208. Introduction to Japanese Studies
Are you fascinated by Japanese pop culture, history, or society? Interested in visiting or living in Japan? This brand-new introductory course will give you a tool-kit for analyzing and better understanding Japan--as well as what Japan can teach us about the modern world. Become familiar with a range of critical approaches, from colonial and post-colonial theory, feminist theory, and more. Read key works of criticism by Japanese thinkers together with the novels, films, and other cultural products that inspired them. This course is ideal for those considering a Japanese minor or a AMES major, and for anyone who wants to deepen their appreciation of Japanese culture. Taught in English.
208. Crossing Lines: Japan, Travel, the World
How has the flow of people shaped Japan’s modernity? This course examines travel, migration, and other cross-border movement between Japan and the world in both directions, beginning in the mid-nineteenth century, when Japan was integrated into the world capitalist system. It asks how such cross-border movements signify within the broader political and economic context of modernity. We understand people’s movements not simply as personal matters but as acts that reflect issues generated by modernity, including colonialism, “globalization,” and citizenship. In English.
211. Samurai: History and Myth
This class introduces students to the history of the samurai and their modern-day representations. In Part I of the course, we survey the rise, the golden age, and fall of the warrior class in Japan between the tenth and nineteenth centuries. In Part II, we look at how the samurai were remembered, imagined, and narrated, and what political and cultural meanings were ascribed to them in the modern era. By examining the relations between history and representation (remembering that history is a form of representation, after all), we try to understand critically why the samurai keep resurfacing in the popular imaginary of Japan (and in Western ideas of Japan) as a significant element of national culture. In English.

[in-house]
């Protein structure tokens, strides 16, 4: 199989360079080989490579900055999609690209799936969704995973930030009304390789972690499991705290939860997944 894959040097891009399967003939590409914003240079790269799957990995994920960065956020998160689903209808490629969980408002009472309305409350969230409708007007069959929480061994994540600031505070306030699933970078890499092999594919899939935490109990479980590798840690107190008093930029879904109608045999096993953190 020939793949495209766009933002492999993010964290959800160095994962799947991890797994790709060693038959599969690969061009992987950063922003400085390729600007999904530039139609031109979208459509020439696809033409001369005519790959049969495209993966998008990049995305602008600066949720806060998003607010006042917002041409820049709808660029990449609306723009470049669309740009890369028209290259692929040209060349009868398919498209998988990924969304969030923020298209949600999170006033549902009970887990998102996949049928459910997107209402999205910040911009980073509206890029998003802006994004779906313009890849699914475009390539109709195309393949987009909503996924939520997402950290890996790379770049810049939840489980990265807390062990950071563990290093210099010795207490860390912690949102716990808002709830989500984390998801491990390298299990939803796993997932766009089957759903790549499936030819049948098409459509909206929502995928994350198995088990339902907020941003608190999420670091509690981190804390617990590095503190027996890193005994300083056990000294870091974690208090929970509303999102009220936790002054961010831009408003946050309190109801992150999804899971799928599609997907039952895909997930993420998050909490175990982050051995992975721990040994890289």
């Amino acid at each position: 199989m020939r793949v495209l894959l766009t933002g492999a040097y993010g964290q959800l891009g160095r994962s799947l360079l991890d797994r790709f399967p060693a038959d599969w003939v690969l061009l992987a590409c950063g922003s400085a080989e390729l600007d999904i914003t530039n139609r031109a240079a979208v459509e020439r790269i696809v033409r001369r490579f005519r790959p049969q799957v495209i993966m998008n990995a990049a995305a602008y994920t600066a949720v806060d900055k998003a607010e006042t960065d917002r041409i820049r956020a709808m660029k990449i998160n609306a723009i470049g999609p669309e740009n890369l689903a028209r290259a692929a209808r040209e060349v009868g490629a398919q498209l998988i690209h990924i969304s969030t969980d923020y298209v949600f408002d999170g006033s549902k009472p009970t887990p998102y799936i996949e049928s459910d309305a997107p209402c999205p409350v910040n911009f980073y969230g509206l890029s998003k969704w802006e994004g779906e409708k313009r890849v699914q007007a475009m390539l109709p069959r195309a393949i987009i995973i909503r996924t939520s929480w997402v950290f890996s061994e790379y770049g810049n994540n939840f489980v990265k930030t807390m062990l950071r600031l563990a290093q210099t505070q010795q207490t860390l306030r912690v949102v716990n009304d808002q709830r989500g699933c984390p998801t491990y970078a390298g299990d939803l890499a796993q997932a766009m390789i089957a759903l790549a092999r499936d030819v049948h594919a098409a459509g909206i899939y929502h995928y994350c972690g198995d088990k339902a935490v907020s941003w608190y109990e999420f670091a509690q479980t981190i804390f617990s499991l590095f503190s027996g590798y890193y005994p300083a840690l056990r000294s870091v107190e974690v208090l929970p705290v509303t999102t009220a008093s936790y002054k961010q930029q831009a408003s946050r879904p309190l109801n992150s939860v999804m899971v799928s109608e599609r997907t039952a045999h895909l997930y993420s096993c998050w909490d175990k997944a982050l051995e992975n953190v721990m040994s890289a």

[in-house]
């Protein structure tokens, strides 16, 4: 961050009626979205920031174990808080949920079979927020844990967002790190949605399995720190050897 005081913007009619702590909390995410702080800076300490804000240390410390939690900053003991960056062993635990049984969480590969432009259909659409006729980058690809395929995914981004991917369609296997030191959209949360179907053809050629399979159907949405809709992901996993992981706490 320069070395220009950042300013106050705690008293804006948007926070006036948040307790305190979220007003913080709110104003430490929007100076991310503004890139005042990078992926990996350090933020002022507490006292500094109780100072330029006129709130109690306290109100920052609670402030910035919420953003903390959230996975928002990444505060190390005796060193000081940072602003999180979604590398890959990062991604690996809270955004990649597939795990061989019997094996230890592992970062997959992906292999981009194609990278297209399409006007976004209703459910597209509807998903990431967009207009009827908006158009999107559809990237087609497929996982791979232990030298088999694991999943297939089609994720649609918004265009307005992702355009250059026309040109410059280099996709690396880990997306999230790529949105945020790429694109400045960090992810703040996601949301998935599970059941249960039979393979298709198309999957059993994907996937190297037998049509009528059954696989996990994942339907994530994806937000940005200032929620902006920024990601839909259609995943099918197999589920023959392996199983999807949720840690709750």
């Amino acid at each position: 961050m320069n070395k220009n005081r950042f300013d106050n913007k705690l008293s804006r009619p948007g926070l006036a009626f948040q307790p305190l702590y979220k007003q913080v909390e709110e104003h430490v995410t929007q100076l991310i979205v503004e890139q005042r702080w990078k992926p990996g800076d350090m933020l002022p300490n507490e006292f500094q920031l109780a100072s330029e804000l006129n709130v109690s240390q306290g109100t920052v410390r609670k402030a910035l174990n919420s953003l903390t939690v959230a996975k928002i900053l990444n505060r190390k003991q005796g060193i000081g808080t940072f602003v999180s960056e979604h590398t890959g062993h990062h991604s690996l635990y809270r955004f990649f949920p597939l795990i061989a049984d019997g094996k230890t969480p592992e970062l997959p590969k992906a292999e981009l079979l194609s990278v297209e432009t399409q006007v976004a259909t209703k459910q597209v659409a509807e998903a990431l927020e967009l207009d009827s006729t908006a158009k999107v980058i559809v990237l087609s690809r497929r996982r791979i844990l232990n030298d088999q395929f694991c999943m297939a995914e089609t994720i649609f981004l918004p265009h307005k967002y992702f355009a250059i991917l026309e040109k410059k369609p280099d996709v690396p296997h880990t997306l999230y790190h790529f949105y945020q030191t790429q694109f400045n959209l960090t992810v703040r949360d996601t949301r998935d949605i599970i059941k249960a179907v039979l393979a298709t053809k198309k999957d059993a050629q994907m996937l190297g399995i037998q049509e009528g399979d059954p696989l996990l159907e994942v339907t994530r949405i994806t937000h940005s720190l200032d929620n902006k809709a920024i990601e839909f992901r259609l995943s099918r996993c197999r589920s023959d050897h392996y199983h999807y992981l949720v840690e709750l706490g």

220. Japan's Ghosts and Demons
This course explores the supernatural world and its inhabitants as imagined in Japanese literature and visual culture from ancient times to the present day. Our survey will take in a wide variety of fantastic phenomena, including spirit possession and exorcism in The Tale of Genji, the “hungry ghosts” of medieval Buddhist folklore, interwar Gothic tales of the bizarre, and recent Japanese horror films such as The Ring. In the process, we will consider the various roles that the supernatural has played in Japanese culture at various historical moments. In English.
307. Japanese Food Culture